Issac Newton at Trinity College Cambridge

This entry is part [part not set] of 2 in the series Intriguing Intellectuals

Isaac Newton at Trinity College Cambridge

Isaac Newton at Trinity College Cambridge, one of many great scientific minds to attend the college. Isaac Newton would spend the majority of his life and all his academic life at Trinity. From this august company the Royal Society would also be formed and as today the people you meet as a student often stand the test of longer term relationships both professional and personal. Newton was no exception forming associations with Christopher Wren and the future Chancellor Montagu all from college connections.

Summary of events around Newton and Trinity College

  • 1660, King Charles II was restored to the throne.
  • During the critical period of transition that followed the death of Cromwell, the College was particularly fortunate in its Master’s
  • “Their authority was very great but Wilkins, Ferne and Pearson, who occupied the Master’s Lodge in rapid succession during the years 1659 to 1662, were all moderate in temper, and acted with humanity and tact.”
  •  The ten years of John Pearson’s Mastership were notable for the rapid rise to eminence in the University of the young Isaac Newton.
  • Newton’s whole academic life, from 1661 to 1696, was spent at Trinity College Cambridge, first as an undergraduate and then as a Fellow from 1667.
  • Isaac Barrow later succeeded Pearson as Master. It was Barrow who persuaded his friend Sir Christopher Wren to design the Wren Library (completed in 1695), the finest of the Trinity buildings.

It was Christopher Wren who had a number of connections with Newton, and whilst known by many for his architecture it was as an astronomer of note and a founder of the Royal Society that they were most closely connected.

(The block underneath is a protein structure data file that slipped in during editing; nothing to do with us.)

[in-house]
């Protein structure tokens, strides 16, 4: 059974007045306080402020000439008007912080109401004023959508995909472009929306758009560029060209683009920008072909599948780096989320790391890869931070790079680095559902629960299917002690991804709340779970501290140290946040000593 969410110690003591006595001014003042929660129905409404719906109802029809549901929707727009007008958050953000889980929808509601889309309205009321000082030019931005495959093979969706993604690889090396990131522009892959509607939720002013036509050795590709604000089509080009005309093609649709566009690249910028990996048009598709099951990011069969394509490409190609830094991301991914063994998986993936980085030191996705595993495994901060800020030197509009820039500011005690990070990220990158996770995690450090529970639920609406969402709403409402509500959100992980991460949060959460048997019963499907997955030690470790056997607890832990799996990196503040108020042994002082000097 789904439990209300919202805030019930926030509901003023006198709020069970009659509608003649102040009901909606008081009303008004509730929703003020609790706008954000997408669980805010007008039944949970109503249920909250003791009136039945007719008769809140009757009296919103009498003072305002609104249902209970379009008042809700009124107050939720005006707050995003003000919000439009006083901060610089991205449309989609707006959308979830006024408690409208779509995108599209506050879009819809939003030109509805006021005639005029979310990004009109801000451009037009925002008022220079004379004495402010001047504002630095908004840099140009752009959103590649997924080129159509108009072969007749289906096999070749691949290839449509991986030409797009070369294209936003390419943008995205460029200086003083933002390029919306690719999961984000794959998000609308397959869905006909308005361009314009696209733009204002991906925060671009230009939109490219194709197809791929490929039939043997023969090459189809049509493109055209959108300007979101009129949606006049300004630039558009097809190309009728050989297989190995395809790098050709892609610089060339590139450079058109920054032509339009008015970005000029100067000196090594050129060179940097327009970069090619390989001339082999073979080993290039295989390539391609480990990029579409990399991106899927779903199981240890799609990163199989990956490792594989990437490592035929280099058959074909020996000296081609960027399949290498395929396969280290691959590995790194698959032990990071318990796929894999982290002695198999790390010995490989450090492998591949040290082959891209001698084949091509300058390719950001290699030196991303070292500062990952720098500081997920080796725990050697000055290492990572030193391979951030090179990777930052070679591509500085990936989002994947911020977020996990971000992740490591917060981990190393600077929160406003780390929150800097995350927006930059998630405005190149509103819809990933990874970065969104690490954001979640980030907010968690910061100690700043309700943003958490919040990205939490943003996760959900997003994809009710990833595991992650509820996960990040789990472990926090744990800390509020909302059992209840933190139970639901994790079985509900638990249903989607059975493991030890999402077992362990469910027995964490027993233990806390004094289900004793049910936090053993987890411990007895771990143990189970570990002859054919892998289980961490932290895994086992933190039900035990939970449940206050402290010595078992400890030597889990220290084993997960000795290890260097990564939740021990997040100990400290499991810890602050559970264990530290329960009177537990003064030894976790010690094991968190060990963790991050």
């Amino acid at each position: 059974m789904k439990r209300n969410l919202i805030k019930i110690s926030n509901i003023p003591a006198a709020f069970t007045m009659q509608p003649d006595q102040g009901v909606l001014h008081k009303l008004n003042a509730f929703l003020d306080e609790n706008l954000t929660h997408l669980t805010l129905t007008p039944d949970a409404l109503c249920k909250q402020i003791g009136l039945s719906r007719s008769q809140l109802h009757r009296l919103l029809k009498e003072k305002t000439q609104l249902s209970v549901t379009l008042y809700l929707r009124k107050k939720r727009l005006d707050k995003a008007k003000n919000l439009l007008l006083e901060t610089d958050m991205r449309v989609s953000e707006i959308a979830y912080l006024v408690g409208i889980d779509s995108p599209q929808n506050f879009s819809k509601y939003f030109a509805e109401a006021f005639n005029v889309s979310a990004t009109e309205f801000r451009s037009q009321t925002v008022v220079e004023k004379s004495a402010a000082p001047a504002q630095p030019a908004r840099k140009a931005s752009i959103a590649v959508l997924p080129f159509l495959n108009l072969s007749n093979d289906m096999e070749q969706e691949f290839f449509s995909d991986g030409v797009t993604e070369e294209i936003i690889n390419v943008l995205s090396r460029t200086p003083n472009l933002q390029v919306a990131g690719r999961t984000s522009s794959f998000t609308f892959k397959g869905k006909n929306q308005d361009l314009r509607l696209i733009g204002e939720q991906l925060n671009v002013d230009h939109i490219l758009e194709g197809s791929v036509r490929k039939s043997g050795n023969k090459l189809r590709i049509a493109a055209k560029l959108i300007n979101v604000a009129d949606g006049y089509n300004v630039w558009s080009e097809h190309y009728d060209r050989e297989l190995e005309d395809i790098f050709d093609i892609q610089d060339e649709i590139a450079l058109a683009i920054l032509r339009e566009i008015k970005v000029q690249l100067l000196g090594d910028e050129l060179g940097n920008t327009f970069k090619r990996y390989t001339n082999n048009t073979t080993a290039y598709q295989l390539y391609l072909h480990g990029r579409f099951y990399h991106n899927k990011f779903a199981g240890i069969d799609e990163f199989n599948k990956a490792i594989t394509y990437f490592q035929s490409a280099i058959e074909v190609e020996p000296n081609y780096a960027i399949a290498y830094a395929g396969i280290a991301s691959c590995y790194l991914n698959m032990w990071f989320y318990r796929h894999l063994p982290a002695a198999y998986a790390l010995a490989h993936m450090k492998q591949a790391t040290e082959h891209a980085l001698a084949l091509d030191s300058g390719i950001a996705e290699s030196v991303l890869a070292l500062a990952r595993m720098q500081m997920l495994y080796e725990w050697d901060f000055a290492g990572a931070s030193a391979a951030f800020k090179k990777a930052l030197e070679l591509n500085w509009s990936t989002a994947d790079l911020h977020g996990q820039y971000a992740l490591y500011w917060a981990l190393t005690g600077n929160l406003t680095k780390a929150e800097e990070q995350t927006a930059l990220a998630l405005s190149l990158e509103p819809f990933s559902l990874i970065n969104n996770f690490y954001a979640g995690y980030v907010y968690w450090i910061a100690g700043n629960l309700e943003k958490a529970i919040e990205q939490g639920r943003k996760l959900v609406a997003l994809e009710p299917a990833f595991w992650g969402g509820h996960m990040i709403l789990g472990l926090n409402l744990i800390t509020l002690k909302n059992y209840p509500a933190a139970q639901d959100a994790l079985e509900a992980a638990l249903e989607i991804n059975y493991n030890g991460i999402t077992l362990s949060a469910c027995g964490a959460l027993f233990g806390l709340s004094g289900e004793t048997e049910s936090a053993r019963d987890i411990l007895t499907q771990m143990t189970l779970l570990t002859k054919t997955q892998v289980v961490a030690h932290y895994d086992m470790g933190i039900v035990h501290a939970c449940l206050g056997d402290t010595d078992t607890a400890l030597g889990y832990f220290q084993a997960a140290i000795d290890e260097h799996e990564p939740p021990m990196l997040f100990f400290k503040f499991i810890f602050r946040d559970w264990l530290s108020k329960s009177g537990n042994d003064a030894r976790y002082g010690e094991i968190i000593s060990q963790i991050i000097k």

Newton Statue Trinity College Cambridge

Click on these links more reflections on the connection between the Scientific Revolution and the Newton connection and the Enlightenment and the association with a number of the key intellects and personalities that rought about the climate in which the period of the Enlightenment could thrive.

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Research notes: from Cambridge Alumini lists: an extraordinary life…

  • Matric. 1661; Scholar, 1664
  • B.A. 1664-5
  • M.A. 1668.
  • Fellow, 1667.
  • Rooms to the north of the great Gate. T
  • Lucasian Professor, 1669-1702. F.R.S., 1672.
  • The idea of universal gravitation occurred to him at Woolsthorpe in 1665 ‘as he sat alone in a garden.’ He had taken time away from Cambridge due to the plague and was working at home to avoid the health risks of London.
  •  The Principia was published in 1687, the completion and publication of this work being due to Halley, who paid all expenses and corrected the proofs.
  • M.P. for Cambridge University, 1689-90 and 1701-2.
  • Warden of the Mint, 1696
  • Master of the Mint, 1699
  • President of the Royal Society
  • 1703; re-elected annually for 25 years.
  • Knighted, Apr. 15, 1705.
  • Involved in a bitter controversy with Leibnitz as to the priority of the discovery concerning fluxions.
  • Corresponded with John Locke, the ENglish Philosopher on theological subjects.
  • Died at Kensington, Mar. 20, 1726-7.
  • Buried in Westminster Abbey
  • Benefactor to the Chapels of Christ’s and Trinity, to Addenbrooke’s Hospital and the Cambridge Old Schools.
  • There is a statue to him by Roubiliac in the Ante-Chapel of Trinity College, and a bust in the Library.
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